Aboriginal society has preserved memories of Australia’s coastline dating back more than 7,000 years. That’s the conclusion that University of the Sunshine Coast Professor of Geography Patrick Nunn reached in a paper published in Australian Geographer.
The study looks at Aboriginal stories from 21 places around Australia’s coastline, each describing a time when sea levels were significantly lower than today. Professor Nunn said present sea levels in Australia were reached 7,000 years ago and as such any stories about the coastline stretching much further out to sea had to pre-date that time.
Stories describe changes
“These stories talk about a time when the sea started to come in and cover the land, and the changes this brought about to the way people lived – the changes in landscape, the ecosystem and the disruption this caused to their society,” he said.
“It’s important to note that it’s not just one story that describes this process. There are many stories, all consistent in their narrative, across 21 diverse sites around Australia’s coastline.”
Professor Nunn said his interest in how stories met science was piqued during his extensive tenure at the University of the South Pacific in Fiji. He said the time span of the memories in the Australian Aboriginal stories he studied, however, appeared unmatched by any other culture.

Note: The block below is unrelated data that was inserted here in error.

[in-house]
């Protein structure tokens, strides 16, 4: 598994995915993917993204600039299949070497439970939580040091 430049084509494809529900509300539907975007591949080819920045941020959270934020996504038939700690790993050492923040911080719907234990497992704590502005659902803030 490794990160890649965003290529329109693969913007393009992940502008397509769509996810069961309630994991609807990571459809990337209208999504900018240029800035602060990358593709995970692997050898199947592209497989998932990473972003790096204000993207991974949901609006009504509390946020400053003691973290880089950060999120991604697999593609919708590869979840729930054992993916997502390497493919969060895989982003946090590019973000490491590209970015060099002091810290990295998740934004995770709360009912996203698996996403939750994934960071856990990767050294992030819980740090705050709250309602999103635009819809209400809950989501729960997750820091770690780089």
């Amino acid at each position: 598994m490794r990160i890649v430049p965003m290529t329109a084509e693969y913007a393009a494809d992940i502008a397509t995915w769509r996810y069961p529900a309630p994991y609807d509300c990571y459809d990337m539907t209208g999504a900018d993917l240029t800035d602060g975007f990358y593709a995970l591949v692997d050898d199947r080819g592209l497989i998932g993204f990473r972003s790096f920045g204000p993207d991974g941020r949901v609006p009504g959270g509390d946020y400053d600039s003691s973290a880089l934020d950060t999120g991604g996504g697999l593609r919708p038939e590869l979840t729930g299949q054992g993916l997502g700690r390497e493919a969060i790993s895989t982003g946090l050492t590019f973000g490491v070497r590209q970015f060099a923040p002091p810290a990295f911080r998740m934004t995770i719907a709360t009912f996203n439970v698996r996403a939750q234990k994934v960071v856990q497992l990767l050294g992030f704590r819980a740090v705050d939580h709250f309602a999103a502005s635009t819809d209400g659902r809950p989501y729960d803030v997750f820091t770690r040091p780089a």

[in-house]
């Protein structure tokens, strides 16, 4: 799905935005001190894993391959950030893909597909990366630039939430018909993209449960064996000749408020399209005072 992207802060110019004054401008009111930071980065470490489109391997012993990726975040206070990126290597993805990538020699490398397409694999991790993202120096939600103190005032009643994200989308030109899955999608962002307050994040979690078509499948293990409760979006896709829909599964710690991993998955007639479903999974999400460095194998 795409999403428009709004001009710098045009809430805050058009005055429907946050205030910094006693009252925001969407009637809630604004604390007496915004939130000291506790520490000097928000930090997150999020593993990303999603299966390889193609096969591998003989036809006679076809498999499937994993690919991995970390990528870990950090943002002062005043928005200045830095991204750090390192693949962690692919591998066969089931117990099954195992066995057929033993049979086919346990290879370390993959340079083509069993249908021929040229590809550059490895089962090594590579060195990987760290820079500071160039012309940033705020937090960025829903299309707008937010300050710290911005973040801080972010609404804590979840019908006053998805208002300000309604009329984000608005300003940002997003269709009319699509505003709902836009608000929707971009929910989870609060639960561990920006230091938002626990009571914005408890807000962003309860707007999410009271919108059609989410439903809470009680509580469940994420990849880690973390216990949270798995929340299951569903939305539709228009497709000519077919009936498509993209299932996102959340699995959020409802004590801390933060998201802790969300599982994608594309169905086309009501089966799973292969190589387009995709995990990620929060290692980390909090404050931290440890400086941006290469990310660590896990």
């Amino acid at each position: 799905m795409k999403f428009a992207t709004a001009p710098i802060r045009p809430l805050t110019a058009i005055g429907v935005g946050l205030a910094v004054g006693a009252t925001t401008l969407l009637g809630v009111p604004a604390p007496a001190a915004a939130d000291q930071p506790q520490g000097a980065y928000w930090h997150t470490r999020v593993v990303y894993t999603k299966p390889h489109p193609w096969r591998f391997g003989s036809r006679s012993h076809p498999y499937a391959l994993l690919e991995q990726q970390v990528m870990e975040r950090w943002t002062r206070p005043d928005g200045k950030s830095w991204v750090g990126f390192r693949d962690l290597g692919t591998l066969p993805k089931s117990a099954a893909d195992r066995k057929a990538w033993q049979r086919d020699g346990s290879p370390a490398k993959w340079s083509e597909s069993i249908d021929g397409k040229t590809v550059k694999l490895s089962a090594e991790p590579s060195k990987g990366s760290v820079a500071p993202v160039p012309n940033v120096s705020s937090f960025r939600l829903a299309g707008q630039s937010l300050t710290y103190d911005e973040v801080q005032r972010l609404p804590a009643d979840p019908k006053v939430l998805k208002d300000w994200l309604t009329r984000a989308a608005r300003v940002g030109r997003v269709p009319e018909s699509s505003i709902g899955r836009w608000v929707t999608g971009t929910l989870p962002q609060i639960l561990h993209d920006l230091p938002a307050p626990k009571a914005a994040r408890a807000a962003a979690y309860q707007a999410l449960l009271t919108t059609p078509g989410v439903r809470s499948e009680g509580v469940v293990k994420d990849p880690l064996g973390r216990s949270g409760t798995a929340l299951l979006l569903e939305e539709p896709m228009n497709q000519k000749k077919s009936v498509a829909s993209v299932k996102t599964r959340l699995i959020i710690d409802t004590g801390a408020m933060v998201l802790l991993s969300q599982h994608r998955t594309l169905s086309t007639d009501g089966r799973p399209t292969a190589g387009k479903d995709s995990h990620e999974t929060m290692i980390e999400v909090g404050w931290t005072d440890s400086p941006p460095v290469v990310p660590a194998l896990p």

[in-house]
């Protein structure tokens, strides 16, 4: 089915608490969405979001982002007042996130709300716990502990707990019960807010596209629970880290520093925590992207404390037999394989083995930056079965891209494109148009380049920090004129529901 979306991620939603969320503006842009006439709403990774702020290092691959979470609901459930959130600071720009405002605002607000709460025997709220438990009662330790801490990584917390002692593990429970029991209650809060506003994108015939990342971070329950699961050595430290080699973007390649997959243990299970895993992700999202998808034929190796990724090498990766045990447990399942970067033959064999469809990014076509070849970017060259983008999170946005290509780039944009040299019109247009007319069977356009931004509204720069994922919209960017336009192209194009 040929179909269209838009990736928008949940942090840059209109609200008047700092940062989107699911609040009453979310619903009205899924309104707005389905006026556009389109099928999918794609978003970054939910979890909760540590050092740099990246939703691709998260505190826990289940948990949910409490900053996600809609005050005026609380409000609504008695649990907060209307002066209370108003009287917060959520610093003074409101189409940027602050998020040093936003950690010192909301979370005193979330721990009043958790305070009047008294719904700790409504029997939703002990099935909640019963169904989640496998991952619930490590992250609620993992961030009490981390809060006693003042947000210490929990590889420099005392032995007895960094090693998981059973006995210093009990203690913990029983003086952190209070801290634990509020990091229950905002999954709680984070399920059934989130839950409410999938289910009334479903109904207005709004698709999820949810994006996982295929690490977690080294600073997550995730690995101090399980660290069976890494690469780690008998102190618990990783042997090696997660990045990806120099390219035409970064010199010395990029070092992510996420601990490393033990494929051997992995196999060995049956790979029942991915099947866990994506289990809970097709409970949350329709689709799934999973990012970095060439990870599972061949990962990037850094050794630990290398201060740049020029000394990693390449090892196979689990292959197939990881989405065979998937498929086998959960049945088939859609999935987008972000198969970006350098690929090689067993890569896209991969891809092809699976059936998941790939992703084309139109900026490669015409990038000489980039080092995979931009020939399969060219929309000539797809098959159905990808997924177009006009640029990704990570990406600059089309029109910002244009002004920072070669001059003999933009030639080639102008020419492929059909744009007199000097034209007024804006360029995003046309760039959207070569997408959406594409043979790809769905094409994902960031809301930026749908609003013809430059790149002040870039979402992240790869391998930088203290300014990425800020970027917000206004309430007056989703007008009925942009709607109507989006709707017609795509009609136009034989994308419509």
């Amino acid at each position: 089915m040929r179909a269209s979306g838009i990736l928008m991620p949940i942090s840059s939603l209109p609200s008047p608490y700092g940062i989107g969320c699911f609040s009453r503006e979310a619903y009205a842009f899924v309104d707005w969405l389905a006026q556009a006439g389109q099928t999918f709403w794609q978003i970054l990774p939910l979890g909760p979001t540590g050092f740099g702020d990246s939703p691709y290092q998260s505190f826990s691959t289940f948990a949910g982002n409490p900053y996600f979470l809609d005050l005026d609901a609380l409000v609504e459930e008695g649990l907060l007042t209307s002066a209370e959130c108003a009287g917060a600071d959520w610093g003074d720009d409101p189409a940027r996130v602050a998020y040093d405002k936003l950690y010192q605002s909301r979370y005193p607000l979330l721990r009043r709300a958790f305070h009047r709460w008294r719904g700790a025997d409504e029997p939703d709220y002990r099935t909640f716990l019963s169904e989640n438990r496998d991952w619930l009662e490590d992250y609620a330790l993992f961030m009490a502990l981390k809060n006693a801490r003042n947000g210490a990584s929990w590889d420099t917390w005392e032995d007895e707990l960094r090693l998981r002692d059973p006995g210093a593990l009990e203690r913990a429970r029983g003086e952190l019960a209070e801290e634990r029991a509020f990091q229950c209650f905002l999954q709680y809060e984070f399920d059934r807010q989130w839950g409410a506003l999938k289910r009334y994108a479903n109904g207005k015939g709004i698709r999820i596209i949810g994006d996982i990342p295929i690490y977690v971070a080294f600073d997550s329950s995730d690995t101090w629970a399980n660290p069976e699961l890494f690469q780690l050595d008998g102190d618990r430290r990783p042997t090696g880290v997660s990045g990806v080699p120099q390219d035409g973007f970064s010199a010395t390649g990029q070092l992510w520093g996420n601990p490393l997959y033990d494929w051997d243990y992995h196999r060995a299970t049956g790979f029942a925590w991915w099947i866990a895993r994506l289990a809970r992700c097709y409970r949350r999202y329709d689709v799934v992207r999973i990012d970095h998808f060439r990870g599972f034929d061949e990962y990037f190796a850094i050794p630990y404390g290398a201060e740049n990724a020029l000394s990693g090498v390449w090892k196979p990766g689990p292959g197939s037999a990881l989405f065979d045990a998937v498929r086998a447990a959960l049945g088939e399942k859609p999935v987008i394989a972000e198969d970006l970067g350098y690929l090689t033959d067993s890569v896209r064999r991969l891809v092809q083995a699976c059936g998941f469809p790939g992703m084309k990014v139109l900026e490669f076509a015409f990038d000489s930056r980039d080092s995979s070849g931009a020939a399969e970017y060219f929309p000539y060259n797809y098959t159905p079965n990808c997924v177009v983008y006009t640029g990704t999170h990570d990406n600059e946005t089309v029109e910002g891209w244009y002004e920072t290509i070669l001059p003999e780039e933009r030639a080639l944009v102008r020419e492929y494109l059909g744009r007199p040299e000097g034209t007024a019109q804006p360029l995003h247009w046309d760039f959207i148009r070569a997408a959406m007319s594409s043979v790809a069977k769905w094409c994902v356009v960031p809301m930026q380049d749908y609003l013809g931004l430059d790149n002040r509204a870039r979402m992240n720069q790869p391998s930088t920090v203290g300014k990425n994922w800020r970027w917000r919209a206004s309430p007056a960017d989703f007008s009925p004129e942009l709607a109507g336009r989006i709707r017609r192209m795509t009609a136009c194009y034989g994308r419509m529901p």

“Anything that goes back thousands of years – nearly 10,000 years in some cases – has to be quite exceptional,” he said.
“It’s a remarkable time period when we consider our own memories and what we can remember even with the aid of books and other information.
“I believe these stories endured that long partly due to the harshness of Australia’s natural environment, which meant that each generation had to pass on knowledge to the next in a systematic way to ensure its survival.”
The paper, entitled ‘Aboriginal memories of inundation of the Australian coast dating from more than 7,000 years ago’, is available to view online for a limited time only.